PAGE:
About the author:
Bob Trube is Associate Director of Faculty Ministry and Director of the Emerging Scholars Network. He blogs on books regularly at bobonbooks.com. He resides in Columbus, Ohio, with Marilyn and enjoys reading, gardening, choral singing, and plein air painting.
Hank Tarlton says
This book is an elaboration of a chapter in Smith’s book, How to Go from Being a Good Evangelical to a Committed Catholic in Ninety-five Difficult Steps (and yes, that is the name of the book). To get the full force of where Chris is coming from, reading both books together is essential. Thanks for the review, Bob!
Thanks Hank. I didn’t comment on Smith’s movement from evangelical to Catholic. It would be interesting to read the Ninety-Five steps book to understand his own journey. I read a biography of John Henry Newman by Ian Ker this summer and it was interesting to trace this journey and the issues of authority that are part of this.
Adam Shields says
It has been a couple years since I read this and I also read it right after reading Enns. I agree that Smith does a better job of identifying the problem than working constructively on an answer. But I think you also need to read this in context of the 95 Steps book. It seems to me that many that go down this road either end up converting to Catholicism (because of the problem of authority) or leaving mainstream Evangelicalism. That is not to say that everyone does, but honestly I think that the problem of PIP is a serious one if you remain an Evangelical.
I am several years out from this. I am not leaving Evangelicalism any time soon. But many of the problems of ‘Biblicialism’ (yes it is pejorative, no I don’t have a better word), have not disappeared as much as just gone into stasis for me. I know they are a problem, but I am also committed to scripture, try seriously to take into account the whole of scripture, and try VERY seriously to not be overly critical of those that commit acts of ‘biblicism’.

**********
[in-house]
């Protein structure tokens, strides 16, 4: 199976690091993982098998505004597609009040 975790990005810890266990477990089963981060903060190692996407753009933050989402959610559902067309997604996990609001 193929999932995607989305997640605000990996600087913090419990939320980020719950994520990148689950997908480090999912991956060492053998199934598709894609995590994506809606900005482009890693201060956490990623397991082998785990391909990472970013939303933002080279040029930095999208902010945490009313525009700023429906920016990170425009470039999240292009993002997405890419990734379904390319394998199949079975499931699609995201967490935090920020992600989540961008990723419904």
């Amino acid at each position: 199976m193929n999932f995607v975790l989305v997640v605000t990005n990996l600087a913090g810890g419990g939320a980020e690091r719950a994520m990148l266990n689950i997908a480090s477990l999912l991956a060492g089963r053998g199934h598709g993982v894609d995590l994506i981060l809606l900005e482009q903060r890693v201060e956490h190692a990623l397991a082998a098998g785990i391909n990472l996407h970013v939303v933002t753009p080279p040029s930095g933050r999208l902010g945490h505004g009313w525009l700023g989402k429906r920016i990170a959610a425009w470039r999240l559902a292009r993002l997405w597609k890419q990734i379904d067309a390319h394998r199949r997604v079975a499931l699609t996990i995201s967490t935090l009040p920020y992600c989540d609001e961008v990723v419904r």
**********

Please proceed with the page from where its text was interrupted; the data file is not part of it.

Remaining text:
For those of us that have left the Christian academic world, but try to keep up with it as much as possible from the outside, I don’t see a lot of other answers.
Adam, thanks for your comments. From what you and Hank say, I do need to read the 95 Steps book. I do appreciate what seems to be a mature response to “biblicism”. I’m not always certain that the grass is really greener on the Catholic side of the fence, where there is also interpretive pluralism, although different mechanisms for handling that pluralism, while maintaining formal unity of doctrine and polity.
I’ve also begun to wonder if the severity of both the biblicism and the reactions to it are a socially situated phenomenon in part. It seems to me that at least some who most strongly react to this are those who have been most embedded in a very wooden, unimaginative and idiosyncratic communities of interpretive practice at some point in life.
That has not been my own experience–raised in a mainline but evangelical northern church, attending an Anabaptist seminary and working in an evangelical, interdenominational organization. While I see the fragmentation resulting from interpretive pluralism in some quarters, I’ve also experienced the creative synergy of bringing people from different streams together around common mission that makes me hopeful of this happening in the wider Christian community without necessarily consolidating under a single polity.
Adam Shields says
I think there are all kinds of other issues that get brought to the fore by moving to Catholicism. But I think it is a good example of how people need different things from their church bodies. I find that many that look to church as authoritative lean toward Rome. That has not been my issue, so for me moving toward Rome would create more problems than solve.
I think you are right that there are those that find more problems with PIP than others. Some people are just completely unconcerned about it. And I think restricting people from expressing faith is one of the prime problems of much PIP. So people like Rachel Held Evans and others that hold strongly to Egalitarian views (but grew up in complementarian churches) really latch onto Smith. But others do not find him as helpful.
I know the group that I read this with were very mixed in how much it was helpful. One moved to Rome. I really felt it was a strong indictment against Evangelicalism. And the third understood Smith’s problems but didn’t think it was nearly as big of a deal as Smith did. I think we were our own little microcosm of Evangelical response.
By the way, I don’t think polity was the big issue for Smith. Common mission and authority of the church (universal, not Catholic) I think are Smith’s bigger issues. He is certainly not anti-evangelical. Just believes that the Evangelical church has limitations in its ability to respond to culture and fulfil Christ’s mission because we have such a mishmash of authority and focus.